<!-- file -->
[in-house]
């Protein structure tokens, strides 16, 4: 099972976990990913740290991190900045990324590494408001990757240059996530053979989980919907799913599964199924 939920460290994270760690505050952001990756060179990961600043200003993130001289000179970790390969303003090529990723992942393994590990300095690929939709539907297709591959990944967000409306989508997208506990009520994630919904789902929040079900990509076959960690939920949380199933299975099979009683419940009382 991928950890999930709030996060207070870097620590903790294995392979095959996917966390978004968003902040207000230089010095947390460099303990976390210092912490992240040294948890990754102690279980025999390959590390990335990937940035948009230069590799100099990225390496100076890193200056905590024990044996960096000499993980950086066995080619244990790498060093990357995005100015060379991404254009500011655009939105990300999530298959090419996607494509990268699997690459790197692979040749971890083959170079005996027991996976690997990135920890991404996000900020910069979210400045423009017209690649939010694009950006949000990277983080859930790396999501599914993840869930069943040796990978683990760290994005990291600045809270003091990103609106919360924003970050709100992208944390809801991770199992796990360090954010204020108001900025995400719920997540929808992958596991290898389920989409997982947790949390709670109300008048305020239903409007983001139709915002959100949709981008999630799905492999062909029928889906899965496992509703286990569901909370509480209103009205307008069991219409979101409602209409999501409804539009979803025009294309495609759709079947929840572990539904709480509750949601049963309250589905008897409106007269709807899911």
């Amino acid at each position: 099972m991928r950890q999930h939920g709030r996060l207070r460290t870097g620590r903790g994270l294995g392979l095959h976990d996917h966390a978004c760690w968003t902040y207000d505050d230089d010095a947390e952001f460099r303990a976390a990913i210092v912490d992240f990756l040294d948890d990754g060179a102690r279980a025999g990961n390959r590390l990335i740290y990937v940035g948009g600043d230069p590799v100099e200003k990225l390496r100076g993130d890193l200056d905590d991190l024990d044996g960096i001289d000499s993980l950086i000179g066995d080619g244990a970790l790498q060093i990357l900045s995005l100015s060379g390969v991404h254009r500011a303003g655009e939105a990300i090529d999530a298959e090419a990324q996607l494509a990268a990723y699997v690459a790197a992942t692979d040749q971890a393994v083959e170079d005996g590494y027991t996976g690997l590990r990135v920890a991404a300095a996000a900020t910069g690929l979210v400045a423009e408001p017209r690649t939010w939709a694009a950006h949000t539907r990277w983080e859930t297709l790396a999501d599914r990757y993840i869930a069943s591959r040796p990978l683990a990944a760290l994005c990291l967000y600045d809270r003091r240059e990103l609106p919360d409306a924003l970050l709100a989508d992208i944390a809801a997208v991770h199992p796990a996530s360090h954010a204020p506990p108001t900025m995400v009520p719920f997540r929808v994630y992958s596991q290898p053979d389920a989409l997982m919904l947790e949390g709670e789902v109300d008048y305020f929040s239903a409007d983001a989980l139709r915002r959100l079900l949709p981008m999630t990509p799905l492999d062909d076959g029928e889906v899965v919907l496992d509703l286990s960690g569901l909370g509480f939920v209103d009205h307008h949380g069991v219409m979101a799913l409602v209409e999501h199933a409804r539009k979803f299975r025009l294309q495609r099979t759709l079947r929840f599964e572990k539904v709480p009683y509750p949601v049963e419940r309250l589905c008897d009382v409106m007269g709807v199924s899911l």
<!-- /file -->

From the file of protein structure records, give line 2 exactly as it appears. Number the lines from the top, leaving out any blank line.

């Protein structure tokens, strides 16, 4: 099972976990990913740290991190900045990324590494408001990757240059996530053979989980919907799913599964199924 939920460290994270760690505050952001990756060179990961600043200003993130001289000179970790390969303003090529990723992942393994590990300095690929939709539907297709591959990944967000409306989508997208506990009520994630919904789902929040079900990509076959960690939920949380199933299975099979009683419940009382 991928950890999930709030996060207070870097620590903790294995392979095959996917966390978004968003902040207000230089010095947390460099303990976390210092912490992240040294948890990754102690279980025999390959590390990335990937940035948009230069590799100099990225390496100076890193200056905590024990044996960096000499993980950086066995080619244990790498060093990357995005100015060379991404254009500011655009939105990300999530298959090419996607494509990268699997690459790197692979040749971890083959170079005996027991996976690997990135920890991404996000900020910069979210400045423009017209690649939010694009950006949000990277983080859930790396999501599914993840869930069943040796990978683990760290994005990291600045809270003091990103609106919360924003970050709100992208944390809801991770199992796990360090954010204020108001900025995400719920997540929808992958596991290898389920989409997982947790949390709670109300008048305020239903409007983001139709915002959100949709981008999630799905492999062909029928889906899965496992509703286990569901909370509480209103009205307008069991219409979101409602209409999501409804539009979803025009294309495609759709079947929840572990539904709480509750949601049963309250589905008897409106007269709807899911």